The Type to Train? Impacts of Psychological Functioning on Further Training Participation

Monday, July 14, 2014: 11:15 AM
Room: Booth 42
Distributed Paper
Judith OFFERHAUS , Sociology and social psychology, University of Cologne, Cologne, Germany
Evidence is plentiful that especially level of formal schooling and occupational rank determine access to and participation in employment-related training. However, this paper shows that human capital acquisition during adulthood is not only stratified by classic markers of social inequality, but also by indicators of psychological functioning, namely personality characteristics. Research shows that personality traits drive attitudes and behaviors, and determine socio-economic life outcomes like educational attainment, labor market participation and income. Thus, I conceptualize participation in further training as stratified by intra-individual differences in the Big Five and Locus of Control beyond socio-economic markers; generally I ask what sorts of individual personality traits lead to successful psychological career-related functioning over time.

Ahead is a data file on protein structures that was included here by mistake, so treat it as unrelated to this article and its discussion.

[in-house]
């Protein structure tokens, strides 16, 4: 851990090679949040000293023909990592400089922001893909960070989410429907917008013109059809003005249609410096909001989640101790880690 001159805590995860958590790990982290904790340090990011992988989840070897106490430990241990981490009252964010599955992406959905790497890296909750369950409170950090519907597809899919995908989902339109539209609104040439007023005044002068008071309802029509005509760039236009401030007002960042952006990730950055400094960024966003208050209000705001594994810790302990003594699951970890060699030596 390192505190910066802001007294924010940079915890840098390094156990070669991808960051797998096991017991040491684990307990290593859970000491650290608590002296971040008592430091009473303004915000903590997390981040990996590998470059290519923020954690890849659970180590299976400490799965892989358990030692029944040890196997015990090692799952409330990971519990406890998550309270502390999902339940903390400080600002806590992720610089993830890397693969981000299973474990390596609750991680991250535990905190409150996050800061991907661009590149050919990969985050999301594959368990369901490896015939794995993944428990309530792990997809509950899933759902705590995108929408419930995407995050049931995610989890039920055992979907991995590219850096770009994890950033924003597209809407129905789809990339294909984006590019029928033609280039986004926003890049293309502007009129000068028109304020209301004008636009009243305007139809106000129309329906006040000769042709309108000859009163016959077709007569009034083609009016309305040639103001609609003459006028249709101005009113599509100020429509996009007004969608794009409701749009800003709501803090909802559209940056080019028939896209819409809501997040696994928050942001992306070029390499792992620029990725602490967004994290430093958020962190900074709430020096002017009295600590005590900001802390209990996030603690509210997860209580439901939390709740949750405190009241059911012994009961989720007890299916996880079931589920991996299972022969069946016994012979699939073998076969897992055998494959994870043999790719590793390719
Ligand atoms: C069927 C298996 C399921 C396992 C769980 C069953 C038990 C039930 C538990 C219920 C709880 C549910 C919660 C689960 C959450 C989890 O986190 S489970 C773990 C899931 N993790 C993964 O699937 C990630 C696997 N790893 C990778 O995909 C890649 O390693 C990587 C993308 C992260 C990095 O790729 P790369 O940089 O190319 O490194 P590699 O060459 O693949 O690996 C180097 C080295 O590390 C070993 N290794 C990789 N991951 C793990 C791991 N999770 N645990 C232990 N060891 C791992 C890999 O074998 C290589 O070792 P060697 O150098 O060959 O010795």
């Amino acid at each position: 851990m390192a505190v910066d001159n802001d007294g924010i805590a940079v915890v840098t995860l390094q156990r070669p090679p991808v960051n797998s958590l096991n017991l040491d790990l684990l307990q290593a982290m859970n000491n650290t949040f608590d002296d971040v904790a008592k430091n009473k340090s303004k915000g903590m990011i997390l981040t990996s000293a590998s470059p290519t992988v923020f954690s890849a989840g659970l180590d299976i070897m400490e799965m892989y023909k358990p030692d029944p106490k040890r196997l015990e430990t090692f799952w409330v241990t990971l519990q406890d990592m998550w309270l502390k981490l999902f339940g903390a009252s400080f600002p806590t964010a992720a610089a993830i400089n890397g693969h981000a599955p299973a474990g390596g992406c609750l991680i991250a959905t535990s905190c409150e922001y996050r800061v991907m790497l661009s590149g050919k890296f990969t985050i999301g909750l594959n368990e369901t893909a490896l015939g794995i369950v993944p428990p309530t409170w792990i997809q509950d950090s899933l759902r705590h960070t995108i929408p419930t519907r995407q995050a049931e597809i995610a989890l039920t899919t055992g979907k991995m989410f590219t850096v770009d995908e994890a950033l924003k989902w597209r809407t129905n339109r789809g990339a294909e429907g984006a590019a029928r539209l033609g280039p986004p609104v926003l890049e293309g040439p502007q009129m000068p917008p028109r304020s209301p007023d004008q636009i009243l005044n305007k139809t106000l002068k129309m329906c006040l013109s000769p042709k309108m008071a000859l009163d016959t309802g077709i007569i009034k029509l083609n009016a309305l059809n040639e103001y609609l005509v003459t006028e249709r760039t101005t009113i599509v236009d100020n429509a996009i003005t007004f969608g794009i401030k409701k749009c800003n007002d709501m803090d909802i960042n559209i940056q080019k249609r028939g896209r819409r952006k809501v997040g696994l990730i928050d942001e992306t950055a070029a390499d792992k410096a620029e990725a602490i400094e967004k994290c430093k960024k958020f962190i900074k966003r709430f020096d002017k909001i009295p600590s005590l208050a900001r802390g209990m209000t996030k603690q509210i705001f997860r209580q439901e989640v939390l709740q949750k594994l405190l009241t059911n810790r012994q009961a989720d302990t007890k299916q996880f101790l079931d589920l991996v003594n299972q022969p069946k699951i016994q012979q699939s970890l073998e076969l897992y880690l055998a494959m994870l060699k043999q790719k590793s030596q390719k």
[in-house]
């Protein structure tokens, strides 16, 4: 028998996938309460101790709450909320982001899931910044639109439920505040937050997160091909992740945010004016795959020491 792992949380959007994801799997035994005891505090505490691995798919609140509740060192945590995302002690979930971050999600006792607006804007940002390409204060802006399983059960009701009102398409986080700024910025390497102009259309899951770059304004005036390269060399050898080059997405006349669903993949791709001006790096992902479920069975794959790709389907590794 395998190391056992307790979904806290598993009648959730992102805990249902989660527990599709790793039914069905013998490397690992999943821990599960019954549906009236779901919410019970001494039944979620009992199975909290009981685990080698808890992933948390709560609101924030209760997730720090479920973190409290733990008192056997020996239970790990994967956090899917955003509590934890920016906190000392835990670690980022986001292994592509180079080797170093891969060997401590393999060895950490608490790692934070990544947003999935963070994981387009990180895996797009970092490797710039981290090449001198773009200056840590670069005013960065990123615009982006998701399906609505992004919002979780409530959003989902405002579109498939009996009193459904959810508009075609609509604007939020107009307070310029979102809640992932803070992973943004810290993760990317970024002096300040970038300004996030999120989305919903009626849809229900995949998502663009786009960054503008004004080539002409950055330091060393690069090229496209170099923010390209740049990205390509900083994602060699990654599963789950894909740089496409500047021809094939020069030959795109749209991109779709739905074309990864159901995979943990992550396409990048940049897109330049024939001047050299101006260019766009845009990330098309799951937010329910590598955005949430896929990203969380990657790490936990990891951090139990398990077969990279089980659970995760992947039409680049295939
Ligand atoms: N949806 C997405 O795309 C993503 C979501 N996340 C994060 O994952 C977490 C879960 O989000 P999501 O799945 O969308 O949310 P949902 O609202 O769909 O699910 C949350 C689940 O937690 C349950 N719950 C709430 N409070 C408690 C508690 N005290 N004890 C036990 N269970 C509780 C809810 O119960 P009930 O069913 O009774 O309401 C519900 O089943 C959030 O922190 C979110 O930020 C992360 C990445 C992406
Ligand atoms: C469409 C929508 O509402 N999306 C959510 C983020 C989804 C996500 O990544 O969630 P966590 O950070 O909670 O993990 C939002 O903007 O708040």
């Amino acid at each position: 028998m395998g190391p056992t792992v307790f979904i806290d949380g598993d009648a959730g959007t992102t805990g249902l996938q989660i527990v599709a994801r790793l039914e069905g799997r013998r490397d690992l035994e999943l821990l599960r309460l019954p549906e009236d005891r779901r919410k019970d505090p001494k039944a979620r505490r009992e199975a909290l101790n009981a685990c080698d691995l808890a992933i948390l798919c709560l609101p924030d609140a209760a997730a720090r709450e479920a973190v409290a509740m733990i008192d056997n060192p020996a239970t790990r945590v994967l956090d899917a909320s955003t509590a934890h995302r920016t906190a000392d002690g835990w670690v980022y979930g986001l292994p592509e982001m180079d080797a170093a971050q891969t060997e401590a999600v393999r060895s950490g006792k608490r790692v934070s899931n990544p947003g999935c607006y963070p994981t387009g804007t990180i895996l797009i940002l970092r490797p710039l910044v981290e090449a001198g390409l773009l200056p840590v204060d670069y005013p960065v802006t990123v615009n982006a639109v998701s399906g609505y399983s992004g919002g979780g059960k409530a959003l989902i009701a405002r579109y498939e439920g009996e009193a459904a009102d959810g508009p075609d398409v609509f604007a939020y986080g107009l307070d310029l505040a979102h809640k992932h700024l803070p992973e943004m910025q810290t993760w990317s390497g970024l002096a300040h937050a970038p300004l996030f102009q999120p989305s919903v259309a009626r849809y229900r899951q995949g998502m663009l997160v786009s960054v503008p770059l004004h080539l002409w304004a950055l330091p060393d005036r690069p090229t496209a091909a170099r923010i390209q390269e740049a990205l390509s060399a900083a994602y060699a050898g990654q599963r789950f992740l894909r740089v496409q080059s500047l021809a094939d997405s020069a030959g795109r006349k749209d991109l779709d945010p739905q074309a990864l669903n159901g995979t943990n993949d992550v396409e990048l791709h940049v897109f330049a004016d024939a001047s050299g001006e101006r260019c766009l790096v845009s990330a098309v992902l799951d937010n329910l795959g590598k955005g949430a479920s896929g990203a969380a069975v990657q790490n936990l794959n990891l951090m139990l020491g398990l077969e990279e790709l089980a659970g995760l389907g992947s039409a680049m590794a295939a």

This research proceeds in two stages using data from the German Socio-Economic Panel from 2000 to 2010. Following the debate on stability or change, I first show that intra-individual personality characteristics are remarkably stable between two measurement points in 97% of the population sampled. In a second step, I apply random-effects logistic panel regression models to 39,833 observations of 4,981 individuals. Findings reveal that those who are more open to new experiences and have high internal control beliefs are more likely to participate in further training, and this holds true under different model specifications. Contrary to the predictions of personality hypotheses, Agreeableness, Extraversion and Neuroticism do not impact training, whereas the training effect of Conscientiousness is more complex. I also show, regarding reverse causality, that further training does not lead to significant changes in psychological functioning. I conclude that in addition to the classical determinants of further training such as education and occupational status, there are personality traits which characterize healthier psychological functioning at work, meaning that personality differences lead to stratified training and career outcomes.